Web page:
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The Edmond Hamilton MEGAPACK ®: 16 Classic Science Fiction Tales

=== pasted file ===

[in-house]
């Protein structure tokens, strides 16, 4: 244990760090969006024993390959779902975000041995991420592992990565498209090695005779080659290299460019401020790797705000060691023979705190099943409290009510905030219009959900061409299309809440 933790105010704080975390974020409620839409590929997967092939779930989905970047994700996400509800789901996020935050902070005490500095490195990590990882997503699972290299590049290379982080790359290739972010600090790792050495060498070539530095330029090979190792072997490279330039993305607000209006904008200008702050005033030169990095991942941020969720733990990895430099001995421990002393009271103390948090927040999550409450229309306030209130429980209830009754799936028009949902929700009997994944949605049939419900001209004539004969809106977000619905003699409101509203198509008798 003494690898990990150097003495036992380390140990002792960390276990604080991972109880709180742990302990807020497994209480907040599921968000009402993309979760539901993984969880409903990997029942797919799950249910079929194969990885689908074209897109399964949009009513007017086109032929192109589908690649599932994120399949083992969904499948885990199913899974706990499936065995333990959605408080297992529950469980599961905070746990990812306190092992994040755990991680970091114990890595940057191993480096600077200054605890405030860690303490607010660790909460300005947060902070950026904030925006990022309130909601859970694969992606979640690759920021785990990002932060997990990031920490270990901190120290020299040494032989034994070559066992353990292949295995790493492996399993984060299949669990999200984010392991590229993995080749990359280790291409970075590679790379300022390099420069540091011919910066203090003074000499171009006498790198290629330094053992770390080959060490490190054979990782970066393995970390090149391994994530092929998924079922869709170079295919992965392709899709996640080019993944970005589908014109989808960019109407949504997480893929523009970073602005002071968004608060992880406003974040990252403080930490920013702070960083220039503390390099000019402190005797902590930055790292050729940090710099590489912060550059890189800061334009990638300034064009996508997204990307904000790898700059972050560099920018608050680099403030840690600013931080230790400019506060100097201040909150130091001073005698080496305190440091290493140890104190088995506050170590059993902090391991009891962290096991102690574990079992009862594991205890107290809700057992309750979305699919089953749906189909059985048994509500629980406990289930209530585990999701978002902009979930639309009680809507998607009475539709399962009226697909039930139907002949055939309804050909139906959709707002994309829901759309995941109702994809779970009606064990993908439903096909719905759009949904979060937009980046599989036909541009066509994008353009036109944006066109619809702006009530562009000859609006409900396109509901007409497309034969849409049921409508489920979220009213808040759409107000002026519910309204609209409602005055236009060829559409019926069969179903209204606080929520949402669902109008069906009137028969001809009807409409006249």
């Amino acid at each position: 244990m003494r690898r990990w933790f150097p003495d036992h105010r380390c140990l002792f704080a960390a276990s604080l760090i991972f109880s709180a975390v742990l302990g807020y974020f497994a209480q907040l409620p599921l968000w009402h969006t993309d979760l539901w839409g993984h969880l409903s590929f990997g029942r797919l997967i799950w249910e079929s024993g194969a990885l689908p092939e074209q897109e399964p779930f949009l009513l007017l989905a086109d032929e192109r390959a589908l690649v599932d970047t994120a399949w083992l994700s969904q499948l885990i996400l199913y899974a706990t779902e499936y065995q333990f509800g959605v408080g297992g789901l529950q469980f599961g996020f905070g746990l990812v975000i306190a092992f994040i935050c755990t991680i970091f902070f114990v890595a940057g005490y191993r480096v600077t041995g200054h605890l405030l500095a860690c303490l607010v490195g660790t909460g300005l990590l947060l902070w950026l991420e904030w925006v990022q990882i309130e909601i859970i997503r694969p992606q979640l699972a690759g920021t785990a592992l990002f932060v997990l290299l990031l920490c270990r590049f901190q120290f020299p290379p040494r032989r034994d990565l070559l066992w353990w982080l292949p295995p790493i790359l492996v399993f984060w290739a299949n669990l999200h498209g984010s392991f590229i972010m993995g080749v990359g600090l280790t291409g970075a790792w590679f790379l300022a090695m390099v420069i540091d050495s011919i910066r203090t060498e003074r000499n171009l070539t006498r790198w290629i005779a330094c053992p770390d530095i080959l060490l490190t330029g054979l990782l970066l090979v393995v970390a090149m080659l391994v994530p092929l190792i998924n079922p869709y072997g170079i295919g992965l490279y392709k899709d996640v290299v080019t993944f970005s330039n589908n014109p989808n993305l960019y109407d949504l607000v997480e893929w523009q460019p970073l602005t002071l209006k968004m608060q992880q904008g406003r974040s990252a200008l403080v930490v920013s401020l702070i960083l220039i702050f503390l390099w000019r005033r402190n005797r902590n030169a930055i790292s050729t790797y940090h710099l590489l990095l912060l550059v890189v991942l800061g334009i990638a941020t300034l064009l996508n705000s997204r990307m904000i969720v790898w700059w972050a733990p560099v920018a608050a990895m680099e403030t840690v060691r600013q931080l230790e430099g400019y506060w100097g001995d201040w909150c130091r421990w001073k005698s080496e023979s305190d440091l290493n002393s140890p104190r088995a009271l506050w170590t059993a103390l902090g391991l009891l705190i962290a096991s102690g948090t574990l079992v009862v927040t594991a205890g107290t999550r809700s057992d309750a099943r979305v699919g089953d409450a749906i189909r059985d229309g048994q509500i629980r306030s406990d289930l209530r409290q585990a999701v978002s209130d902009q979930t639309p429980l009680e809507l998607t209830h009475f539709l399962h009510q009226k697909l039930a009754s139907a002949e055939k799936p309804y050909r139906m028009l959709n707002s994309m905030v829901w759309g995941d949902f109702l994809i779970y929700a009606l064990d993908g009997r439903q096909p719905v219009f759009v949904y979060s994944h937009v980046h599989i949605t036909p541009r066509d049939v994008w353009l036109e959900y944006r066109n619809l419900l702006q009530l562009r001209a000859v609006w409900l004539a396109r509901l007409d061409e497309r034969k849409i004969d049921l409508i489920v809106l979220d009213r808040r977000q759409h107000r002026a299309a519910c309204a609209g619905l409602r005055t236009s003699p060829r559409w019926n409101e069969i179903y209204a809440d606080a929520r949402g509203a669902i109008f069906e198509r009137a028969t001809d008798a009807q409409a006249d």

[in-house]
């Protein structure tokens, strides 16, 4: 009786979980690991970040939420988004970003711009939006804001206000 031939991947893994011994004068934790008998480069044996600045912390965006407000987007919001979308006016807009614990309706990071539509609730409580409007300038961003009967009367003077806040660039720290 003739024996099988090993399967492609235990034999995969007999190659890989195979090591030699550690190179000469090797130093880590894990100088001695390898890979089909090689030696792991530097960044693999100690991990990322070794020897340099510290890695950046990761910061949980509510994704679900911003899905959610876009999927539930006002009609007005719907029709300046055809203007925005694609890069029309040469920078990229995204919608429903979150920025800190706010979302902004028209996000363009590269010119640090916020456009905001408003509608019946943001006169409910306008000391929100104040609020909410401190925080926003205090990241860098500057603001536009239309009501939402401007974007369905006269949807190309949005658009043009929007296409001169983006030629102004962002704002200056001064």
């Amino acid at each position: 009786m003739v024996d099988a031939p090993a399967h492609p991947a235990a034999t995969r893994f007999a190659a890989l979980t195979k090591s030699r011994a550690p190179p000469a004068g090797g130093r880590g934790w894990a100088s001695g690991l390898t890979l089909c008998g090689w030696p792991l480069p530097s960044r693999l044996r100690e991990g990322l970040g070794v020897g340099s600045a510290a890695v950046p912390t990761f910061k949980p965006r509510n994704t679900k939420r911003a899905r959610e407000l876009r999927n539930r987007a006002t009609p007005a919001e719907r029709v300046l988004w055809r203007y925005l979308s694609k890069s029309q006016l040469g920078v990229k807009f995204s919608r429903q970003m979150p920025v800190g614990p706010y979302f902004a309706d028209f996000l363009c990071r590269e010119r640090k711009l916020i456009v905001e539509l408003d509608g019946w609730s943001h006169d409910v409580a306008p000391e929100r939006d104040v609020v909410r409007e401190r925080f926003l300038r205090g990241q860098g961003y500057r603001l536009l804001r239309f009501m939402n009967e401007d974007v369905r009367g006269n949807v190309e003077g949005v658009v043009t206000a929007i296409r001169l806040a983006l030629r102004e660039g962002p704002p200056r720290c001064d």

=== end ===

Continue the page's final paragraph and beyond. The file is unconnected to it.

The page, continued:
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Edmond Hamilton. For most people, this name conjures visions of two-fisted space opera -- pure pulp science fiction. And Hamilton -- known as the author of the "Captain Future" series -- was indeed one of the foremost writers of pulp space opera. Over the years, as his work became more polished and sophisticated, he evolved into far more than that: a visionary of the futur Edmond Hamilton. For most people, this name conjures visions of two-fisted space opera -- pure pulp science fiction. And Hamilton -- known as the author of the "Captain Future" series -- was indeed one of the foremost writers of pulp space opera. Over the years, as his work became more polished and sophisticated, he evolved into far more than that: a visionary of the future whose imagination knew no bounds. He was truly a cosmic writer, as stories such as "Devolution" (in this collection) demonstrate. If you are interested in pulp science fiction at its pulpiest, look no farther. Edmond Hamilton is the author for you. Included in this volume: THE DOOR INTO INFINITY THE LEGION OF LAZARUS DREAMER'S WORLDS THE CITY AT WORLD'S END THE WORLD WITH A THOUSAND MOONS THE STARS, MY BROTHERS THE SARGASSO OF SPACE THE MAN WHO SAW THE FUTURE THE MONSTER-GOD OF MAMURTH THE MAN WHO RETURNED THE SECOND SATELLITE MONSTERS OF MARS THE MAN WHO EVOLVED DEVOLUTION THE BIRTHPLACE OF CREATION CORRIDORS OF THE STARS And don't forget to search this ebook store for "Wildside Megapack" to see more great entries in this series, covering mysteries, westerns, science fiction, historical, and much, much more!